President Trump on Saturday said that the Department of Justice inspector general report on the Hillary Clinton email probe "totally destroys" former FBI Director James Comey - and describes a "dark and unsafe period" in USA history. The report says the attorney left Mueller's investigation in late February 2018, shortly after the inspector general provided Mueller with some of the instant messages they had discovered.
In addition, while the IG report found no evidence of political bias, the President's attorneys believe they can argue the entire investigation is tainted and corrupt, given the text from FBI Agent Peter Strzok that said about Trump's election, "We'll stop it".
The IG's report says Comey erred when he announced in July 2016 that Clinton had been "extremely careless" with classified material but would not be charged with any crime, and again months later when he told Congress shortly before the election that the probe into Clinton's emails had been reopened.
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Weiner had resigned from Congress in 2011 after it was revealed he sent lewd photographs and messages to women.
The FBI obtained a warrant nine days before the presidential election to review those emails, found on the laptop of former Rep. Anthony Weiner, D-N.Y., the husband of top Hillary Clinton aide Huma Abedin and ultimately determined there was nothing that changed its original conclusion.
"According to the report, Federal Bureau of Investigation lawyer Lisa Page texted Peter Strzok in August 2016: "(Trump's) not ever going to become president, right? "But in a new, inflammatory text revealed in the report, Page wrote Strzok in August 2016: "(Trump's) not ever going to become president, right? He said Strzok did not do the one thing that might have actually helped Clinton and hurt Trump: leak word of the investigation of the Trump campaign. The IG and congressional investigators have debunked some of the conspiracy theories about the Russian Federation investigation, including, most recently, allegations of political snooping on the Trump 2016 campaign. "Right?!" Page texted Strzok.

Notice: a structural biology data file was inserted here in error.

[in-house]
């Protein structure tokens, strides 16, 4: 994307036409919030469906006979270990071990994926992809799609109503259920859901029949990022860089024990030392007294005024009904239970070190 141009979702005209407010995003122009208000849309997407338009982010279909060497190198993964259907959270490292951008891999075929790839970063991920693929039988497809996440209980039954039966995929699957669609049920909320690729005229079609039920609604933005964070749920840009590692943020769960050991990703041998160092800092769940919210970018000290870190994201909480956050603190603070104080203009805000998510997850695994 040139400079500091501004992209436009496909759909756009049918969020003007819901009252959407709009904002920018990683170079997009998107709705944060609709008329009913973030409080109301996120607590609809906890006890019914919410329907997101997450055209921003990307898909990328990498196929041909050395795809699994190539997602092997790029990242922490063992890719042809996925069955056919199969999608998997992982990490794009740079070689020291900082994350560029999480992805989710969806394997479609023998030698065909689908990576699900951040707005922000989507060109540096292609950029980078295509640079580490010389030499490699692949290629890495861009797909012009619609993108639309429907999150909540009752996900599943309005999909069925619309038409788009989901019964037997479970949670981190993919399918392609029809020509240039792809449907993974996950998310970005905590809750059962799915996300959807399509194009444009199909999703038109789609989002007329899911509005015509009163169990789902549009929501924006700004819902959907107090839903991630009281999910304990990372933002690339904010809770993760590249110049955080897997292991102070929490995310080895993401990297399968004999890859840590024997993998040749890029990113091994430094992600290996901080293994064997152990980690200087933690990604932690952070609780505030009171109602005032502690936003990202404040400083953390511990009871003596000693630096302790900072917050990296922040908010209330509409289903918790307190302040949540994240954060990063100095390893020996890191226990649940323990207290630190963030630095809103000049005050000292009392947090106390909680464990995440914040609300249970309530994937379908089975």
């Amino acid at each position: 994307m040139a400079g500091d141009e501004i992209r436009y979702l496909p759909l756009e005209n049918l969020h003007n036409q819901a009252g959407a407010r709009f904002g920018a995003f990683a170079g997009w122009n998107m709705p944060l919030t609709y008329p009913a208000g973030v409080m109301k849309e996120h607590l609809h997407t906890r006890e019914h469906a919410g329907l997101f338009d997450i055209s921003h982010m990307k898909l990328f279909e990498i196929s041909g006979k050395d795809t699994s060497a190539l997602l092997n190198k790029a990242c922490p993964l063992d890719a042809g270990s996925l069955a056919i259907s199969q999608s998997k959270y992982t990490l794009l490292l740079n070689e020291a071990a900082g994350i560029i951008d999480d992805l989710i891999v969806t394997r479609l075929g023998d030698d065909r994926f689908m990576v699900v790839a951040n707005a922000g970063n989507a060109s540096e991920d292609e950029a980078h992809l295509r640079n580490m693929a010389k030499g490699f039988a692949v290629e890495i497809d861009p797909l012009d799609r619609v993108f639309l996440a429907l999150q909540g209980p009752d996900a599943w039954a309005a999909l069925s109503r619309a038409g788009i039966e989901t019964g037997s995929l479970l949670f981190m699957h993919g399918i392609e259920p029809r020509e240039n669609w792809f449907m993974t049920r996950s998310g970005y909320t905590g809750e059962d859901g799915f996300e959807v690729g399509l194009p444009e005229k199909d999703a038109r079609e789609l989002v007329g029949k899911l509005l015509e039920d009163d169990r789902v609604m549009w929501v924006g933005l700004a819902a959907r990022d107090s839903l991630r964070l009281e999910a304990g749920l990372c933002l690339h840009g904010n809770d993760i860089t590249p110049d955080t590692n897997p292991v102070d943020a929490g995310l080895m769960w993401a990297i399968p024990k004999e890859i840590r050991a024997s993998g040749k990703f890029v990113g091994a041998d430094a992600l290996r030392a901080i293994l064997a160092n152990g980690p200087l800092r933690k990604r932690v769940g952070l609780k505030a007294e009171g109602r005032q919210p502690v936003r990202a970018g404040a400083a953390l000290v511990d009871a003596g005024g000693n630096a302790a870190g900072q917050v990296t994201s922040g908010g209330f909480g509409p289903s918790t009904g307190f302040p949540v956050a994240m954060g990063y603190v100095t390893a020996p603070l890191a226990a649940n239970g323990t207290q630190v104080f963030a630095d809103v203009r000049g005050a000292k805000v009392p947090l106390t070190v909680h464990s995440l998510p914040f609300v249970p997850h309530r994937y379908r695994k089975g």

Mr Trump said that Mr Comey's replacement, Christopher A Wray, "will bring it proudly back!"
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Strzok, replied, "No. No he won't".
The inspector general's report said that exchange "is not only indicative of a biased state of mind but, even more seriously, implies a willingness to take official action to impact the presidential candidate's electoral prospects".
On Friday, Trump said, "If you look at - the head investigator is saying, 'We have to stop Trump from becoming president.' Well, Trump became president".
But in a twist that might have come straight out of the laptop of a Hollywood screenwriter, Page and Strzok's correspondence has arguably wound up giving a huge political boost to Trump.
The IG report cited repeated examples of intense partisan political bias among key FBI executives on the email investigation but concluded that "We did not find documentary or testimonial evidence that improper considerations, including political bias, directly affected the specific investigative decisions".
"Here's the good news: I did nothing wrong". He continued, "I think the Mueller investigation has been totally discredited".
Information for this article was contributed by Eileen Sullivan of The New York Times; and by Ken Thomas, Anne Flaherty, Eric Tucker, Chad Day, Mary Clare Jalonick, Steve Braun and Colleen Long of The Associated Press.